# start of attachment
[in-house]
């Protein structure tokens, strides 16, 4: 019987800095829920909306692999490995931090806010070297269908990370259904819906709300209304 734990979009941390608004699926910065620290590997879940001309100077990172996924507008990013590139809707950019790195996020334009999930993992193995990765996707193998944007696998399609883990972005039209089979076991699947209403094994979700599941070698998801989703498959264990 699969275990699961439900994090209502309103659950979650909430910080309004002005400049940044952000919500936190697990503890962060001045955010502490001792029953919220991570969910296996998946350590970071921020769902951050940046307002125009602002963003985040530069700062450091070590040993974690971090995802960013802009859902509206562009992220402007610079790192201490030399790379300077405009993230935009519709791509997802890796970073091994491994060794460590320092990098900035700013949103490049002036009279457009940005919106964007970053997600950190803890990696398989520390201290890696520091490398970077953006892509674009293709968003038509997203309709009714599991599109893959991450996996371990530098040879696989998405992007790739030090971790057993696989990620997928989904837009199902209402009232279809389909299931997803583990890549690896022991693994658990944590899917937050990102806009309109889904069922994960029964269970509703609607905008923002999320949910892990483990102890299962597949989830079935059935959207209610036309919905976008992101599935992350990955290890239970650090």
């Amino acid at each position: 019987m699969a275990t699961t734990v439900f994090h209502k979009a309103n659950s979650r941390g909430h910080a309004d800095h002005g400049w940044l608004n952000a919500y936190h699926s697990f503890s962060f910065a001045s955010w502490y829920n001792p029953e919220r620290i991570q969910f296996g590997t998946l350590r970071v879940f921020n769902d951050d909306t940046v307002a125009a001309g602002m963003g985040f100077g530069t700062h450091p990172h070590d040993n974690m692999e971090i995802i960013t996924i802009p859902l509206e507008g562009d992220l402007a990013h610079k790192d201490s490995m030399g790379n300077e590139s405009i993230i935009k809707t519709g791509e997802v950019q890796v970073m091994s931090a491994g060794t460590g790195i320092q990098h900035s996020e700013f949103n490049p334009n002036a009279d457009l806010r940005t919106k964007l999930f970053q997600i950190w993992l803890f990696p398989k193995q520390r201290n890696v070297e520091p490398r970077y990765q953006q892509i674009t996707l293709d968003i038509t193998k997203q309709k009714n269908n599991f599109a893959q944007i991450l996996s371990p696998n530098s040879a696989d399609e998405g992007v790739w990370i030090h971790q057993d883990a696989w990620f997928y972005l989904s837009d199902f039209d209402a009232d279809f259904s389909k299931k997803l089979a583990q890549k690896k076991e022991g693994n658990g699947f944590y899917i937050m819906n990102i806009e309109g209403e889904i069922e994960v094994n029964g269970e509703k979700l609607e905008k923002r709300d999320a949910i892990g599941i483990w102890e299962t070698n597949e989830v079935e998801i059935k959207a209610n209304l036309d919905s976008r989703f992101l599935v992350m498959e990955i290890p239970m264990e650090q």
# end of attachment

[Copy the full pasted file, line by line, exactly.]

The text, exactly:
[in-house]
């Protein structure tokens, strides 16, 4: 019987800095829920909306692999490995931090806010070297269908990370259904819906709300209304 734990979009941390608004699926910065620290590997879940001309100077990172996924507008990013590139809707950019790195996020334009999930993992193995990765996707193998944007696998399609883990972005039209089979076991699947209403094994979700599941070698998801989703498959264990 699969275990699961439900994090209502309103659950979650909430910080309004002005400049940044952000919500936190697990503890962060001045955010502490001792029953919220991570969910296996998946350590970071921020769902951050940046307002125009602002963003985040530069700062450091070590040993974690971090995802960013802009859902509206562009992220402007610079790192201490030399790379300077405009993230935009519709791509997802890796970073091994491994060794460590320092990098900035700013949103490049002036009279457009940005919106964007970053997600950190803890990696398989520390201290890696520091490398970077953006892509674009293709968003038509997203309709009714599991599109893959991450996996371990530098040879696989998405992007790739030090971790057993696989990620997928989904837009199902209402009232279809389909299931997803583990890549690896022991693994658990944590899917937050990102806009309109889904069922994960029964269970509703609607905008923002999320949910892990483990102890299962597949989830079935059935959207209610036309919905976008992101599935992350990955290890239970650090």
């Amino acid at each position: 019987m699969a275990t699961t734990v439900f994090h209502k979009a309103n659950s979650r941390g909430h910080a309004d800095h002005g400049w940044l608004n952000a919500y936190h699926s697990f503890s962060f910065a001045s955010w502490y829920n001792p029953e919220r620290i991570q969910f296996g590997t998946l350590r970071v879940f921020n769902d951050d909306t940046v307002a125009a001309g602002m963003g985040f100077g530069t700062h450091p990172h070590d040993n974690m692999e971090i995802i960013t996924i802009p859902l509206e507008g562009d992220l402007a990013h610079k790192d201490s490995m030399g790379n300077e590139s405009i993230i935009k809707t519709g791509e997802v950019q890796v970073m091994s931090a491994g060794t460590g790195i320092q990098h900035s996020e700013f949103n490049p334009n002036a009279d457009l806010r940005t919106k964007l999930f970053q997600i950190w993992l803890f990696p398989k193995q520390r201290n890696v070297e520091p490398r970077y990765q953006q892509i674009t996707l293709d968003i038509t193998k997203q309709k009714n269908n599991f599109a893959q944007i991450l996996s371990p696998n530098s040879a696989d399609e998405g992007v790739w990370i030090h971790q057993d883990a696989w990620f997928y972005l989904s837009d199902f039209d209402a009232d279809f259904s389909k299931k997803l089979a583990q890549k690896k076991e022991g693994n658990g699947f944590y899917i937050m819906n990102i806009e309109g209403e889904i069922e994960v094994n029964g269970e509703k979700l609607e905008k923002r709300d999320a949910i892990g599941i483990w102890e299962t070698n597949e989830v079935e998801i059935k959207a209610n209304l036309d919905s976008r989703f992101l599935v992350m498959e990955i290890p239970m264990e650090q």